On Sunday, May 6 the Oak Park River Forest Historical Society holds its 15th annual housewalk, the Tales our Houses Tell. This year, the stories focus on a neighborhood in north Oak Park developed during the 1920s and 1930s. This pocket of Oak Park is new to the historical society’s walk, and members are excited about the opportunity to explore the new neighborhood.
“We discovered this great group of houses kind of by accident when some of our members and [historical society director] Frank Lipo suggested that we look here because this area hasn’t been done by us,” said Mary Boyaris, chairwoman of the walk. “We have six different houses in six very different styles. All of them were built in the 1920s and all have a Scandinavian connection.”
Historical Society member Kurt Etchingham researched three of this year’s homes, two in the 900 block of Fair Oaks Avenue and one in the 1200 block of North Elmwood Avenue. He remarks that the housing development in this part of Oak Park represents a booming period in the village.
“The houses reflect the incredibly rapid growth of north west Oak Park in the 1920s,” Etchingham said. “There was an actual farm in this area until 1922. There was a huge population boom, with the population increasing roughly 50 percent in 10 years. More people lived in Oak Park in the 1930s than live here today.”
In 1920, the 900 block of Fair Oaks Avenue had just two homes, but by 1926 the block was full.
Etchingham says that many of the homes were developed by Carl Gundersen, a developer from Norway. Also active in the area was architect George (formerly Gustav) Pearson who designed over 200 homes in Oak Park during this period and licensed the designs and plans for use, creating many houses with look-alikes on other blocks.
One of the Fair Oaks homes researched by Etchingham has interesting connections to Chicago corporations. The first owners of the home were Horace and Julia Wright, who moved to the area from Tennessee when Horace took a job at the Chicago Flexible Shaft company, which produced equipment for shearing sheep.
After a 10-year stint in Australia, Horace was named president of the company in 1935. He changed the name and direction of the company and created Sunbeam Appliance Company, which became one of the major manufacturers of home appliances in the world.
The second owner of the home, Adolph Pifko was an engineer for the Campbell Soup Company plant in Chicago and later became vice president of the plant. Later owners included a superintendent of Oak Park and River Forest High School and the dean of the Loyola University Law School.
Etchingham pointed out the variety of styles of homes that were built in the 1920s in this area — from arts and crafts, to Colonial revival to bungalows with Italian Renaissance details. He noted that the architects and developers worked in a large array of styles. “Most of the architects were designing affordable, middle- to upper middle-class homes of really nice quality,” Etchingham said. “They’re not mansions, but they’re livable.”
Historical society researcher Peggy Sinko has researched previous walks but was unfamiliar with the history of this area of Oak Park.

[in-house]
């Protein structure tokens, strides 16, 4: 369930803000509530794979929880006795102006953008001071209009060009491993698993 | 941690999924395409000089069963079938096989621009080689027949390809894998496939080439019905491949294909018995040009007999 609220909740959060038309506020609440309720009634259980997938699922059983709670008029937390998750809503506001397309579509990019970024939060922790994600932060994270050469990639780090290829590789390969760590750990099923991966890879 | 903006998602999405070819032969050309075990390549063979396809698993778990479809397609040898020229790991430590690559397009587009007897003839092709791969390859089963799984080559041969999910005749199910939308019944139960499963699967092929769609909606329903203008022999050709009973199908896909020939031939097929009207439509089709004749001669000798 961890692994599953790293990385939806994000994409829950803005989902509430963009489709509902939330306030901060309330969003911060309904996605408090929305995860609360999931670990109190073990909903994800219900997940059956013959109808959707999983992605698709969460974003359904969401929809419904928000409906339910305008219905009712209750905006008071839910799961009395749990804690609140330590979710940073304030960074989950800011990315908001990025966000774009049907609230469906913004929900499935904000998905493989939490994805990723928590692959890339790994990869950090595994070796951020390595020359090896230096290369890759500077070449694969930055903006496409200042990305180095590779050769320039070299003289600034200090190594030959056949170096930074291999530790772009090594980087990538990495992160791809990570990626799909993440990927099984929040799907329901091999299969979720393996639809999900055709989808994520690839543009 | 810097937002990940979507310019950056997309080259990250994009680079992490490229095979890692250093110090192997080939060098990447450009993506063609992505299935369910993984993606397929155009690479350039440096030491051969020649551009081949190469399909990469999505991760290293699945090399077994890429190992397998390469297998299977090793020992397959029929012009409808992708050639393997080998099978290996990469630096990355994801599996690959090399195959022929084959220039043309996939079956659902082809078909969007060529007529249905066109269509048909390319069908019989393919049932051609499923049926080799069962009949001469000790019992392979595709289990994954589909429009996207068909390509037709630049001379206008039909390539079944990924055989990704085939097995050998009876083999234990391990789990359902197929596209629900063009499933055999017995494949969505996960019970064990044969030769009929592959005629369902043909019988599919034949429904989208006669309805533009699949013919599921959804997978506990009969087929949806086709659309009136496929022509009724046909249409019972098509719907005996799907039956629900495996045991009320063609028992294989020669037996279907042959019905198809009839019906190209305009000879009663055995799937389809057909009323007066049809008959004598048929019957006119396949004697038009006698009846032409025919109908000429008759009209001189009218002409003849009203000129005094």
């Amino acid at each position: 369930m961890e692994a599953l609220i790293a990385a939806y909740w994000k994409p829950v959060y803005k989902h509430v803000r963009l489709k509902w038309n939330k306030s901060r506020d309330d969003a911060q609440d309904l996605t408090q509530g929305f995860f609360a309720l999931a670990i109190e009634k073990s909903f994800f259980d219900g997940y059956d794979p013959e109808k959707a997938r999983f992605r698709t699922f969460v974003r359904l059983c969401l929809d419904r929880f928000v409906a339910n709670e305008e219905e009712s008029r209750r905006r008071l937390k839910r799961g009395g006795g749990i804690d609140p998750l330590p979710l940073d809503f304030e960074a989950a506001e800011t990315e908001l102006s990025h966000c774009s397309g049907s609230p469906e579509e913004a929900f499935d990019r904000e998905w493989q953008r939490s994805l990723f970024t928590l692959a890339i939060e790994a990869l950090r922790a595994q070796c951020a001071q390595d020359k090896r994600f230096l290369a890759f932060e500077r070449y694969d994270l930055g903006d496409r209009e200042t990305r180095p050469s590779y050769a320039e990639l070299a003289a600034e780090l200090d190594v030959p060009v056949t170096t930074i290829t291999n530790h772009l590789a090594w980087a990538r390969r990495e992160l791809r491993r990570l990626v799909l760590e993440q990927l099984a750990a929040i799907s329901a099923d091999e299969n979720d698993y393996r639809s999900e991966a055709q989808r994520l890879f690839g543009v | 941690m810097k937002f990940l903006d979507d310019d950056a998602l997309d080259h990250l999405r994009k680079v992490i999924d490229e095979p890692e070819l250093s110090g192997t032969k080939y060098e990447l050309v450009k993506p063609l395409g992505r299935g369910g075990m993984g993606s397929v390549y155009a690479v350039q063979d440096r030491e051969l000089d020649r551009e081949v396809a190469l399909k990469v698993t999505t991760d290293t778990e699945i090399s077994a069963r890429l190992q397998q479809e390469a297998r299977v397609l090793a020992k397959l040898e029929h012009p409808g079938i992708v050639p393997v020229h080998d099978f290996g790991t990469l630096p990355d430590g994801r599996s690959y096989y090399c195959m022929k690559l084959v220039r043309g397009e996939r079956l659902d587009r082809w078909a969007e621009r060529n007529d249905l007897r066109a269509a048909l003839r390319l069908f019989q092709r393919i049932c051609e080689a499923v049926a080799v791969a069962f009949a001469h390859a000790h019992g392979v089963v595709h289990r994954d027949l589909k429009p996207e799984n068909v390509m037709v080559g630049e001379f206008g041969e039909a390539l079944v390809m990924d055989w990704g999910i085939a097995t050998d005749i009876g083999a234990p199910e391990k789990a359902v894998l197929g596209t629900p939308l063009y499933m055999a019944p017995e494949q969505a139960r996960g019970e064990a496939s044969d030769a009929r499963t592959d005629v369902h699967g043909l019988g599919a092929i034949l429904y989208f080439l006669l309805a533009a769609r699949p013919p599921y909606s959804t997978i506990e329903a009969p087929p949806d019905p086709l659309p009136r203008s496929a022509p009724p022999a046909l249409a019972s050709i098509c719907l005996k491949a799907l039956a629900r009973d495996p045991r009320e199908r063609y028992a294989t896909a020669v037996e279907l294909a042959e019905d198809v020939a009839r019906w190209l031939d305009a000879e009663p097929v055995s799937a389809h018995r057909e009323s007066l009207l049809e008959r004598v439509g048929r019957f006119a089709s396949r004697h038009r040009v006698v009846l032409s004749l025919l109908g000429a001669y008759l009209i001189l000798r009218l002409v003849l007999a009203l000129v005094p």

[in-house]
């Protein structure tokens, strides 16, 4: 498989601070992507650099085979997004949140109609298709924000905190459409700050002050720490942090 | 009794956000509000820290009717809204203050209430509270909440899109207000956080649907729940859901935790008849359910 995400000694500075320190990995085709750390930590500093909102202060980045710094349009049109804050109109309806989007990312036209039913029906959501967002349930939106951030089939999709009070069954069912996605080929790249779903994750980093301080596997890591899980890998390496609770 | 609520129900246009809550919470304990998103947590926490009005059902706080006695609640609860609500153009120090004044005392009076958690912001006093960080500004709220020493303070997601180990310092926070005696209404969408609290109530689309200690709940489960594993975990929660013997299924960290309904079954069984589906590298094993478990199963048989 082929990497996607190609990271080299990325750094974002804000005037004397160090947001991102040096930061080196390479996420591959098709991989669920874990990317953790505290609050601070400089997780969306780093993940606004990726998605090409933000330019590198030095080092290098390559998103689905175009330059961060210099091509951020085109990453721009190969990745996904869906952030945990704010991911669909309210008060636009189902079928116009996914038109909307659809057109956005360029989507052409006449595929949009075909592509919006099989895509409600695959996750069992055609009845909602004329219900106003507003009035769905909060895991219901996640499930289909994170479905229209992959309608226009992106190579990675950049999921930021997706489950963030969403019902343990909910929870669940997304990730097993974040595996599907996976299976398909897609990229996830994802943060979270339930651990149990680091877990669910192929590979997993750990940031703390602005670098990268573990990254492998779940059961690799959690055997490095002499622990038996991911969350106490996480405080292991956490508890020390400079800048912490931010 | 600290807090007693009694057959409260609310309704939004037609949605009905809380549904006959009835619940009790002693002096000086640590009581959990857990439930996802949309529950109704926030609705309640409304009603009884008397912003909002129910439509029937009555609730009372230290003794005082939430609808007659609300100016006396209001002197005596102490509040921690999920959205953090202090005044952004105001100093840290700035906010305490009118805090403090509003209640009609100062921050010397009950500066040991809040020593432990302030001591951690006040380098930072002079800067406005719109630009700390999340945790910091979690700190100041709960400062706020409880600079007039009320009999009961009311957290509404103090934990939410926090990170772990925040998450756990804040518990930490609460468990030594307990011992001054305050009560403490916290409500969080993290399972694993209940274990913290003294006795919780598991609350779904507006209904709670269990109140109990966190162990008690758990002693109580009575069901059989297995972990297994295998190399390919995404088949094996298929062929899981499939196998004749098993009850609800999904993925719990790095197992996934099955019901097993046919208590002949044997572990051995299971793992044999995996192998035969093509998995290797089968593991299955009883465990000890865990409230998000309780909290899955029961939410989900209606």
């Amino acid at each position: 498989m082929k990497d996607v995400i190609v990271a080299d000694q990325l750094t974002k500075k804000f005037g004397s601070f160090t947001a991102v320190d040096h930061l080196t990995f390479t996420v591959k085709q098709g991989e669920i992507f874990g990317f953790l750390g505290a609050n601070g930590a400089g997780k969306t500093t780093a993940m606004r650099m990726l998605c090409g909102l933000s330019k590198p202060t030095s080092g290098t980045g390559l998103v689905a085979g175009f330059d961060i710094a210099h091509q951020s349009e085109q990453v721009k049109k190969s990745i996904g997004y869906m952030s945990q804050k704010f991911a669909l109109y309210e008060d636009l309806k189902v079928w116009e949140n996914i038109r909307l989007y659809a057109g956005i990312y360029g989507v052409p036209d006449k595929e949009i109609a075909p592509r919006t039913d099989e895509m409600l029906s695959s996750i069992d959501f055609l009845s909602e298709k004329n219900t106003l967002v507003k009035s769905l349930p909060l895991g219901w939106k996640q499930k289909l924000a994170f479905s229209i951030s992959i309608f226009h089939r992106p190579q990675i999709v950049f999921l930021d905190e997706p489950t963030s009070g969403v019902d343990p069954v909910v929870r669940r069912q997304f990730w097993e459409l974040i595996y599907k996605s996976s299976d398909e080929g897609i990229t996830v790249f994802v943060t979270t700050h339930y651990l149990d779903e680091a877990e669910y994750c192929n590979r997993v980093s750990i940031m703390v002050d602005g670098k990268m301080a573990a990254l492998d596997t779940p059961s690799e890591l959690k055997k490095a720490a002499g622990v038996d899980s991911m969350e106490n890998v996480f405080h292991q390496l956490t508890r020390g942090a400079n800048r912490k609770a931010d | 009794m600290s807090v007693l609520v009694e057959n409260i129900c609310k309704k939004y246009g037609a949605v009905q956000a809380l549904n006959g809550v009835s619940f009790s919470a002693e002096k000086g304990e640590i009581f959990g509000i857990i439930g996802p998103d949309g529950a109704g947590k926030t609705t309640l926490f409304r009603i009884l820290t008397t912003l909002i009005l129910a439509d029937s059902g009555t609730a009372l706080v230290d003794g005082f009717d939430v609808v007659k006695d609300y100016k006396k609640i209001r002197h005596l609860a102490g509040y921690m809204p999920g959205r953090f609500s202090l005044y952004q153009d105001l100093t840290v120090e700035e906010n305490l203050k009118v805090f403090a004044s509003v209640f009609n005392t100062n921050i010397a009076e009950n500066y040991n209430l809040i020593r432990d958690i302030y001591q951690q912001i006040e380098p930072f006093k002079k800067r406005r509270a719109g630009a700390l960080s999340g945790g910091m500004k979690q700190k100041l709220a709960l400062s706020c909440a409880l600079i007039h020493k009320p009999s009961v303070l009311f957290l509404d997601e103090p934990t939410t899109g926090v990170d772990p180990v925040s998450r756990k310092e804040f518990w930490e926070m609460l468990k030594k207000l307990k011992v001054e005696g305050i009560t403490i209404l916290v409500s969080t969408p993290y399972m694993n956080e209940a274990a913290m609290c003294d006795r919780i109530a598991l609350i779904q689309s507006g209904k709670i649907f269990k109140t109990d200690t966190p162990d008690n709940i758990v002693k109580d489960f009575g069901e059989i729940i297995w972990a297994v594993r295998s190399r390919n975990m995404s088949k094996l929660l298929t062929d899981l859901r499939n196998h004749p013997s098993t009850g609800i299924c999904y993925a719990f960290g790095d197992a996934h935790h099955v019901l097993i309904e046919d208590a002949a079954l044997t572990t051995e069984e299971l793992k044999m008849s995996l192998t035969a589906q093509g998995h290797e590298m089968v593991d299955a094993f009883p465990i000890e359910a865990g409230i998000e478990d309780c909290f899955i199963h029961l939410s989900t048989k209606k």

“This is a part of town I don’t know a lot about, but every year, I find out great stories and interesting tidbits that I didn’t know before,” Sinko said.
Like Etchingham, she found a lot of her research pointed to a rapid, prosperous population growth in the area in the 1920s.
“A 1927 Oak Leaves article referring to the development of the areas stated that only four years earlier, the site was almost a ‘howling wilderness,'” said Sinko. “What we’re seeing in this neighborhood is really a building of homes for upper middle-class families. They were paving streets, putting in water mains and building garages, because the assumption was that you needed an automobile.”
All three of the houses Sinko researched were designed by the same architect, Charles Kristen. However, they represent three very different styles. The time period between world wars saw a real interest in revival styles, and Sinko noted that’s reflected in the neighborhood and throughout the country.
“You see Tudors, English cottages, Norman, Italian and Colonial revival,” Sinko said. “People are also looking to publications like the Ladies Home Journal for design inspiration.”
One of Sinko’s houses in the 1000 block of Fair Oaks Avenue was designed in the Norman Romanesque style and is unique for the battlement-style turret at the front of the home. She says the interior of the home has retained much of the original wrought-iron work and some original light fixtures, which really make its character pop.
A home in the 1100 block of North Elmwood Avenue is one of the more significant estate homes in the neighborhood and comes with an interesting past. Built at the cost of $65,000 for W.R. James, who was involved in a political scandal involving the Chicago parks system, the home is in the Italian Revival style.
From the 1930s through the 1960s subsequent owners brought in interesting ties to religious institutions. Dr. Lewis Moorehead, a prominent Roman Catholic, was dean of the Loyola Medical School and physician to Cardinals Mundelein and Stritch.
The next family, the Domchins, were very active with the West Suburban Temple congregation, and during the 1960s the home belonged to the St. Nicholas Diocese of the Ukrainian Catholic Church and was home to Bishop Gabro.
Boyaris notes that the ability to share new homes and new stories every year is dependent upon the enthusiasm of the participating homeowners.
“We’ve been finding that we knock on doors and people almost always say yes,” she said. “It’s so much fun to meet them and get to know the stories of their homes.”